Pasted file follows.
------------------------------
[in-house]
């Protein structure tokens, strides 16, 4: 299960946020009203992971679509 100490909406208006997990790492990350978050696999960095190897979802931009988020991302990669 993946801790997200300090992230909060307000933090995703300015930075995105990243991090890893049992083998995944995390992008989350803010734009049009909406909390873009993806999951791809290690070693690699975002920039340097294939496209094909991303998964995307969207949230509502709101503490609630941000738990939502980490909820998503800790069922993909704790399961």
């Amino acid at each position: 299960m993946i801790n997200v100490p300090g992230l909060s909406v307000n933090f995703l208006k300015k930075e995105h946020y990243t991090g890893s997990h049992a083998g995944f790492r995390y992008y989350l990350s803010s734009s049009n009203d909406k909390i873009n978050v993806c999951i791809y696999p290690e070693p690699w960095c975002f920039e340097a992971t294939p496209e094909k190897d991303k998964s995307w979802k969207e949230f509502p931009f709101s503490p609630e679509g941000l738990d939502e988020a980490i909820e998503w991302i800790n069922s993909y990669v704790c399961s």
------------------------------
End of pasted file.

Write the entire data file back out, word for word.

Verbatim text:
[in-house]
């Protein structure tokens, strides 16, 4: 299960946020009203992971679509 100490909406208006997990790492990350978050696999960095190897979802931009988020991302990669 993946801790997200300090992230909060307000933090995703300015930075995105990243991090890893049992083998995944995390992008989350803010734009049009909406909390873009993806999951791809290690070693690699975002920039340097294939496209094909991303998964995307969207949230509502709101503490609630941000738990939502980490909820998503800790069922993909704790399961």
């Amino acid at each position: 299960m993946i801790n997200v100490p300090g992230l909060s909406v307000n933090f995703l208006k300015k930075e995105h946020y990243t991090g890893s997990h049992a083998g995944f790492r995390y992008y989350l990350s803010s734009s049009n009203d909406k909390i873009n978050v993806c999951i791809y696999p290690e070693p690699w960095c975002f920039e340097a992971t294939p496209e094909k190897d991303k998964s995307w979802k969207e949230f509502p931009f709101s503490p609630e679509g941000l738990d939502e988020a980490i909820e998503w991302i800790n069922s993909y990669v704790c399961s």